7 certain ways to be more productive and beat procrastination
Procrastination is often a result of disorganisation or laziness. But this isn’t always the case. Sometimes, procrastination can stem from the fear of failing or the fear of succeeding. There is also the case of being a perfectionist – when we think things need to be done perfectly, we sometimes avoid doing them at all.
The worst thing about procrastinating is that even when we sit and do other things rather than our work, our anxiety increases, and we experience feelings of shame and guilt making it impossible to enjoy anything until the task we know we have to do, is done. No matter what your reason is, here are a few ways to help you kick procrastination and become more productive instead.
Sift through your to-do list and tick off the most important tasks first
The to-do list is the best anti-procrastination tool you have. For one thing, you can have all your tasks and due dates in one place which helps to determine what is a priority. Make it a rule to start the most important tasks first. Sometimes it may seem easier to do the smaller tasks first, but that wouldn’t be ideal time management. It’s also helpful to create an estimated time in which the task or project can be completed. This way, you create an expectation in your mind to follow and guide you. It also feels really great to tick off a task you’ve completed!
Get any challenges started before lunch
Research suggests that on average people are most productive in the morning hours, specifically 11 am. We also become less productive after lunch and even less so after 4 pm. So, it’s a good idea to face your challenges early as this is when you will get more done. If you know you’ll need more time, set out a plan configured of steps of what needs to happen next. This will help in making sure you continue on and have a clear path of what to do.
Let go of perfectionism
When we want things to be perfect we often spend more time than necessary on small tasks that are part of a bigger project. We can also put off tasks until the ‘perfect moment’. But the perfect moment is now. There is no such thing as completely perfect, but logically speaking the earlier we complete a task the more time we have to refine it and improve the work. This means that if we put off certain tasks or projects, we’ll often end up with a mediocre outcome, or a piece of work that was due yesterday.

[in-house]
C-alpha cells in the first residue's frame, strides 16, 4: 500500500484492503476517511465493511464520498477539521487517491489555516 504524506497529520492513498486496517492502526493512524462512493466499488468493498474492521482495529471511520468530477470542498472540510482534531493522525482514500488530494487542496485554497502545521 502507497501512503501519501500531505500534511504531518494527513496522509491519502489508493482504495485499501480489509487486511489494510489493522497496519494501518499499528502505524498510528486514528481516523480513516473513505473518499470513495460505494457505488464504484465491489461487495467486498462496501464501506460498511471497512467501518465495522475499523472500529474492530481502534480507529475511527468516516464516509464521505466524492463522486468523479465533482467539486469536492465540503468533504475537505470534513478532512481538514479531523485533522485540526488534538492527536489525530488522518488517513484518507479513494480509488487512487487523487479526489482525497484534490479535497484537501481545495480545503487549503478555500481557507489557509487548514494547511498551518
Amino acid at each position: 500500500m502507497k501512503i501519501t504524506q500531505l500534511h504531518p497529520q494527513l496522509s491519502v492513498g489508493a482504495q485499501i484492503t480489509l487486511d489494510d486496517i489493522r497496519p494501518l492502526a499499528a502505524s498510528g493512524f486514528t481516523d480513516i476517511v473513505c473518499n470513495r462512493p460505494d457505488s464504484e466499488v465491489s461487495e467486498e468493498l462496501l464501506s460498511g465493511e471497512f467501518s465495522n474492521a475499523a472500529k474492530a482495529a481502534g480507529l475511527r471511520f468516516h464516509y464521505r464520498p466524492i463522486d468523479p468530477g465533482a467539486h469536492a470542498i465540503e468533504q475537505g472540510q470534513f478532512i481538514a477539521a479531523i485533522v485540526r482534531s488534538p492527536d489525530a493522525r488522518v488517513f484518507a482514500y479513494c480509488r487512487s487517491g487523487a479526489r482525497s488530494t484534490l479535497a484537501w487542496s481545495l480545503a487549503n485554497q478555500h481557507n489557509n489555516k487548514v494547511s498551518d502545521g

Don’t overwork – take adequate and frequent breaks
Some people prefer to power through their day, doing as much as they can. This often runs people down quickly. By the end of the week that person’s productivity would have likely plummeted. Going for a short walk, grabbing a snack/drink, or doing a ten-minute meditation will be enough to refresh you so you can continue your work with a clear and focused mind. (Note: This does not mean a Facebook break!)
Let people help you
If you’re feeling overwhelmed by the amount of work on your plate ask for help or depending on your position, delegate. Often companies organise personnel into teams, a team is there to help each other succeed so that the business succeeds too. Having help relieves stress and makes all tasks seem achievable.
Don’t say yes to everything just because you’d like to please everybody. Only take on what you know you can. When you have too much work, the easiest option is to put everything off. Make sure your to-do list is manageable and that everything on it is of absolute necessity.
Self-motivate by setting goals and planning rewards
After achieving your goals, let yourself read that article you wanted to (when procrastinating), or take a nice coffee break, or catch up on personal tasks. Make sure there is something to look forward to at the end of a project. This helps to motivate completion. It’s better enjoying some time to yourself when you know you’ve finished all you needed to do. There will be no guilt or shame and definitely no anxiety because you will have worked hard (or rather, smart) for it.